Yesterday’s Irish News has details of the transfer test that will be used by the Catholic grammar schools in the north. A link to the story is here, although it will work only for a week without subscription. The Post-Primary Transfer Consortium, 34 overwhelmingly Catholic schools, is organising this test. There is of course a separate test for the state grammar schools, which are attended overwhelmingly by protestants. This “catholic” test unlike the previous test is completely multiple choice, and does not include science. So we are seeing a return to something along the lines of the old Eleven Plus that the likes of me sat, based on maths and English. The introduction of science reflected a desire to broaden the curriculum and prepare children better for secondary education, and give them a greater appreciation of the world around them. So this represents a narrowing of things tested.
That’s not the only narrrowing that will happen as a result of this private transfer test.
Parents have been provided sample mathematics and English papers and encouraged to help their children prepare.
Now, how do parents help their children prepare? Well they can do it themselves, by sitting and helping them. The new-old type of test will prove more parent-friendly than that being replaced. Or, more likely, they can hire someone to do it for £20 an hour or more. Around a third of a single person’s weekly job seeker’s allowance, to put that in perspective. So again we return to the importance of class in the transfer system. Those who can afford private tuition will pay for it, and their children are as a result much more likely to do well. This is on top of the unquantifiable educational and cultural advantages that middle-class children tend to have over their working class counterparts.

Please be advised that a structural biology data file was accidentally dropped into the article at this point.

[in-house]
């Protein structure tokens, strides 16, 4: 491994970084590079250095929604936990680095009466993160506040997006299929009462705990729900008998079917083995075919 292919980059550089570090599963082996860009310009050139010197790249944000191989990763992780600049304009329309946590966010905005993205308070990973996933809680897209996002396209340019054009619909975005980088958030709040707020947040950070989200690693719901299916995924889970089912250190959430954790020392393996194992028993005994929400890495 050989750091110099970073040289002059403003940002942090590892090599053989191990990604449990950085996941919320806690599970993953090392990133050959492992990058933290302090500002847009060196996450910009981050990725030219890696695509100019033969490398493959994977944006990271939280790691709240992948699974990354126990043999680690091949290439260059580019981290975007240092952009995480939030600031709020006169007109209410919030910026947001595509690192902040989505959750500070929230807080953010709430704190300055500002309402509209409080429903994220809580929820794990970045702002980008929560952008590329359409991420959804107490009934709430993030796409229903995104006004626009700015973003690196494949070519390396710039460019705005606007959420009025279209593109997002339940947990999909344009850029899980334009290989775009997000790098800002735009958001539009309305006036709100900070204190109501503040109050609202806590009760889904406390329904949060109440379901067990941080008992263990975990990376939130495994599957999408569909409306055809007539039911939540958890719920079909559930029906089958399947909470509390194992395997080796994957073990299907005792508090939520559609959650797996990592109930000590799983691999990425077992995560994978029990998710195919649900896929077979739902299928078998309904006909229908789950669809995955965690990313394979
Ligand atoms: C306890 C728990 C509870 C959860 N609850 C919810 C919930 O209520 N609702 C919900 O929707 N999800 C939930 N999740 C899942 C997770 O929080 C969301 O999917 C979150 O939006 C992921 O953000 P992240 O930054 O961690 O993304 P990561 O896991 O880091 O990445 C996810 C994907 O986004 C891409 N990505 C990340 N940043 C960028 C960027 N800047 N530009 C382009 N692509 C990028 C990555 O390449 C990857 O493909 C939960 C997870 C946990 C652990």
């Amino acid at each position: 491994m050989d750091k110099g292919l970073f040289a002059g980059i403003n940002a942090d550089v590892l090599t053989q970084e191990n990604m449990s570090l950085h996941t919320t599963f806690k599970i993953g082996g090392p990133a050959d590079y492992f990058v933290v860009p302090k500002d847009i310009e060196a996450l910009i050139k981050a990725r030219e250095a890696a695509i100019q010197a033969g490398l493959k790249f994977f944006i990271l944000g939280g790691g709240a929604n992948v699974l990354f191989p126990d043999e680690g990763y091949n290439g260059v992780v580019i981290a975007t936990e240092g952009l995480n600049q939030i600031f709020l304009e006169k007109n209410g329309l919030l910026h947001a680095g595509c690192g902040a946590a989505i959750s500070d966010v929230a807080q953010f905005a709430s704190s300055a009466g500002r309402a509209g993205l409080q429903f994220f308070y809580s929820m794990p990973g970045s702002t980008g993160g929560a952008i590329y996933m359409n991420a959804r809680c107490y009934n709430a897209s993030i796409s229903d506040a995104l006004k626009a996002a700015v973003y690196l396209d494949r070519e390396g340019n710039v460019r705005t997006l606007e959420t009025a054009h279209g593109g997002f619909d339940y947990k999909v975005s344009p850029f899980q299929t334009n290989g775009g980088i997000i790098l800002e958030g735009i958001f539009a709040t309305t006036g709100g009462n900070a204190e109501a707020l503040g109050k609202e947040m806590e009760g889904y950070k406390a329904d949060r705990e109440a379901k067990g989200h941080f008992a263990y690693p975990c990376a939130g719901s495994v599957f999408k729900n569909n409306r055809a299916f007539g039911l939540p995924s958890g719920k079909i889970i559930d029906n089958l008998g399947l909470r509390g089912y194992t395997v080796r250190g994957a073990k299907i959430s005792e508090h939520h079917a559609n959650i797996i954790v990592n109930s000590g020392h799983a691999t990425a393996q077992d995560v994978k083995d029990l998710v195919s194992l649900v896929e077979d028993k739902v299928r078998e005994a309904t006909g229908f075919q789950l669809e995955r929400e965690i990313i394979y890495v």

I’ve been following the debacle over academic selection since I started this blog about a year ago. Each post seems to anger me more than the last. The naked aggression of bourgeois parents seeking to protect their own dominance at the expense of working-class children doesn’t surprise me. The abject failure of those responsible to stop this happening infuriates me. Only political representatives dedicated unambiguously to the interests of the working class can offer any real alternative to the injustice of capitalist society in education or anywhere else.